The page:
Research reveals DNA sequence of yam to aid cultivation of improved variety

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yam

Researchers have deciphered the complete sequence of one of the major food crops in Africa—the white Guinea yam.

In many parts of West Africa, food is not considered food if it is not yam. This explains why yam—also called the “king of crops” in Nigeria, exemplified in Chinua Achebe’s classic novel “Things Fall Apart,” is such a prized food with immense cultural importance.

Yam is a major food source in the tropics providing food and income for some 60 million people.

Despite its importance, relatively little is known about the white Guinea yam (Dioscorea rotundata Poir.), the dominant African yam, at the genetic level. Unlike other staple crops such as wheat and rice, the white Guinea yam is not widely cultivated, leading to its branding as an “orphan crop.”

“The more we understand about the white Guinea yam, the better we will be able to help improve the crop, and help maintain this integral source of nutrition and income in a region undergoing the world’s most rapid population explosion—especially as the demand for yam is currently overwhelming—much more than what we are able to supply,“ said Dr Robert Asiedu, Director for West Africa, International Institute of Tropical Agriculture (IITA) and Yam Breeder for about 20 years.

To help improve the white Guinea yam, an international team of scientists from IITA, the Japan International Research Centre for Agricultural Science (JIRCAS), the Iwate Biotechnology Research Centre (IBRC), Japan, and the Earlham Institute and The Sainsbury Laboratory of the United Kingdom, has finally revealed the full genome sequence of this poorly understood but vitally important crop.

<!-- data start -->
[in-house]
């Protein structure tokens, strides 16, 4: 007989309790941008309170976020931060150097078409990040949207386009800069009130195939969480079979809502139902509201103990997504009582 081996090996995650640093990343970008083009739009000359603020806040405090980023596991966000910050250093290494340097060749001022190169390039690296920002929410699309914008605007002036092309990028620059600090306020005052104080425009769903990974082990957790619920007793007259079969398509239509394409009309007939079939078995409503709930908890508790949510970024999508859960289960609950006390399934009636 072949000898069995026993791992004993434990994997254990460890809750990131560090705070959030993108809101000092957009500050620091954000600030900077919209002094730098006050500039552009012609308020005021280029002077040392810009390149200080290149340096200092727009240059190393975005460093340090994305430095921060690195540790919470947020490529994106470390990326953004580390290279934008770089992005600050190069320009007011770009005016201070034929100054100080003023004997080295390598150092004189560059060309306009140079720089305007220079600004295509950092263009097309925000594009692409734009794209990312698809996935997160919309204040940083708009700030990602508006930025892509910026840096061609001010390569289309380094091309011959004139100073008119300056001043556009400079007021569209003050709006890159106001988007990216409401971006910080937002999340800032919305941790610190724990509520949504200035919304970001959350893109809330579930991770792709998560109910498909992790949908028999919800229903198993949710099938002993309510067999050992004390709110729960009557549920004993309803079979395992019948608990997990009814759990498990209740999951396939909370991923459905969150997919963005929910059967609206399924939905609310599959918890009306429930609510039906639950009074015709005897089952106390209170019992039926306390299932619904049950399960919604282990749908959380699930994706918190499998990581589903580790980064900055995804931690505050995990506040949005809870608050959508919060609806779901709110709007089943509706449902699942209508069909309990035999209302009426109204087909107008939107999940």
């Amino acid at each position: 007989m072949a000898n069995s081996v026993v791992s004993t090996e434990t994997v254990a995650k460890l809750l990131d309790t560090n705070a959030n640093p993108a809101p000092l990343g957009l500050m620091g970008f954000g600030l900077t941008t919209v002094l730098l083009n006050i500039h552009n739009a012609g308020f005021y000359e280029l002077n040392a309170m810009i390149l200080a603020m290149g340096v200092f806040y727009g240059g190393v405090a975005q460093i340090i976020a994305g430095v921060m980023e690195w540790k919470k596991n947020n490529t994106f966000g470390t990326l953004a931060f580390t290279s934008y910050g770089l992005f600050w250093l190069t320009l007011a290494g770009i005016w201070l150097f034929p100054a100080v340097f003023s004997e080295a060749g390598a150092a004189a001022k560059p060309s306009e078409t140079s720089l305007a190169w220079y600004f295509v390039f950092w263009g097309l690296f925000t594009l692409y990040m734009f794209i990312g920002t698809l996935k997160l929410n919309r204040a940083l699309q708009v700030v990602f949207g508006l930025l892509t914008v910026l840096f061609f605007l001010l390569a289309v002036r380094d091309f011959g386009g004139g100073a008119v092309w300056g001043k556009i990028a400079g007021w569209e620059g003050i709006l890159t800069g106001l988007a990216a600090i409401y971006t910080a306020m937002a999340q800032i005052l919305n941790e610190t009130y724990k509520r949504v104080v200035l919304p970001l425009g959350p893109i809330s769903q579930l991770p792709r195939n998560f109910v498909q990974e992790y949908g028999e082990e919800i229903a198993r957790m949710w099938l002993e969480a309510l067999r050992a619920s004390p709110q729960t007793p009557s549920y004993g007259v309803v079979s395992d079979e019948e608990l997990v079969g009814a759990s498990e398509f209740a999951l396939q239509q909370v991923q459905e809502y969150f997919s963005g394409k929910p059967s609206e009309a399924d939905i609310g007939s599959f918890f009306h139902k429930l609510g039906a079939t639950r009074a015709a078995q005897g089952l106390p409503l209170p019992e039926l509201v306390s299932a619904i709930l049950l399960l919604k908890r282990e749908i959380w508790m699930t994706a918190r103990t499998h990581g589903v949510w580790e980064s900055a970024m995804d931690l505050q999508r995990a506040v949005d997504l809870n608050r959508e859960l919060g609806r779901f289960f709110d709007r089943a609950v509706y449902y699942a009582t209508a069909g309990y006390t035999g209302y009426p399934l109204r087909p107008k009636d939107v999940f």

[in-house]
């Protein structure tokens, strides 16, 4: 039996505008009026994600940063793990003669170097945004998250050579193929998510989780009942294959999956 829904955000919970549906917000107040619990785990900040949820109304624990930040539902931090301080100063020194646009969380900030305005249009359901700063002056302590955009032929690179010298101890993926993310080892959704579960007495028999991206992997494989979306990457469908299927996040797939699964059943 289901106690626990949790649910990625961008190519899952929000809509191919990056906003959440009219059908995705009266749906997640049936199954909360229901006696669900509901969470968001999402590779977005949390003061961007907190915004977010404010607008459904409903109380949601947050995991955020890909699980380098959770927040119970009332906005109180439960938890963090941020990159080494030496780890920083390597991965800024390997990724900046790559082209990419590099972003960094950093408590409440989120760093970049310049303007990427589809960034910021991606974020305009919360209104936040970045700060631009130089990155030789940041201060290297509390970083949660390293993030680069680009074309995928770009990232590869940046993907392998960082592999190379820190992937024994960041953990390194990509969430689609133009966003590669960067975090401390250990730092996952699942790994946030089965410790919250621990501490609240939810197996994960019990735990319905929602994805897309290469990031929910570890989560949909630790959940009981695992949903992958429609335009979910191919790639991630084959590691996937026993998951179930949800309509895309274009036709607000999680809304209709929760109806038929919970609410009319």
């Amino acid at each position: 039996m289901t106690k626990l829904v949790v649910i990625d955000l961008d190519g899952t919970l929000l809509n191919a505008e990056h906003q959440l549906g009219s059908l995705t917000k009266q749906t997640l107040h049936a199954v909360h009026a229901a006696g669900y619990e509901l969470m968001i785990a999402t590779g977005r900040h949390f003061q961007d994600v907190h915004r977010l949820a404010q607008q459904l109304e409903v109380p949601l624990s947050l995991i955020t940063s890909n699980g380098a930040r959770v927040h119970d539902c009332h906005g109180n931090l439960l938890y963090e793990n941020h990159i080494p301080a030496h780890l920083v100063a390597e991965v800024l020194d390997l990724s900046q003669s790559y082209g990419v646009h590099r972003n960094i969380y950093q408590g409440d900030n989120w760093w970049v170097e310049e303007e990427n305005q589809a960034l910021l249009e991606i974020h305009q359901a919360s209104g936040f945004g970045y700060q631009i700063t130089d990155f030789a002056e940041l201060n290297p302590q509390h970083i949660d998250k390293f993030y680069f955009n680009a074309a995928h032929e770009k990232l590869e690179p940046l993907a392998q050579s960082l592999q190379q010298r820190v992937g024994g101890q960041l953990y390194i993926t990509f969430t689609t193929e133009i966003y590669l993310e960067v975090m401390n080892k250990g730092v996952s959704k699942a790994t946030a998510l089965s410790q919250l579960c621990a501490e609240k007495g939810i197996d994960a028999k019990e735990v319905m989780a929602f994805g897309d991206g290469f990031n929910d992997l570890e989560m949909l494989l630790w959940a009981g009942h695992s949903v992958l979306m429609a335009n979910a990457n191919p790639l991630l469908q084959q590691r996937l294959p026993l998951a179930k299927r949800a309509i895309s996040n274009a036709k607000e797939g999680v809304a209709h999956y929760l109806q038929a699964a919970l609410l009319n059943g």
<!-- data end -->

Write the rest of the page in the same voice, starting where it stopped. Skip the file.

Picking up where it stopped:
“This is an important breakthrough. It means that yam has joined those crops with a full genome sequence, such as rice and other better-known crops,” said Asiedu.

“The implications are profound. Knowing the full DNA sequence will greatly facilitate our understanding of how genetics controls key traits such as flowering, diseases, and others including quality traits, and this in turn will make the breeding of new varieties faster and more precise,” he further explains.

“The genome resource will help to overcome the many challenges facing yam farmers in Africa and other parts of the world,” said Professor Ryohei Terauchi, Kyoto University and Iwate Biotechnology Research Institute, study leader and corresponding author. These include pests and diseases, postharvest losses, and the need to develop more climate change resilient and sustainable systems of farming for the crop. Already, the international team of scientists has identified the genetic region that differentiates male and female plants and has developed a quick and cheap genetic assay (procedure) to tell them apart.

“Distinguishing between male and female plants at the seedling stage can save months for yam scientists. This wouldn’t have been achievable with the resources we had without the genome sequence,” said Terauchi.

A paper on this breakthrough entitled “Genome sequencing of the staple food crop white Guinea yam enables the development of a molecular marker for sex determination”, is openly accessible in the journal BMC Biology and the high quality draft genome sequence is available in the public databases DNA Data Bank of Japan (DDBJ) and US National Center for Biotechnology Information (NCBI).

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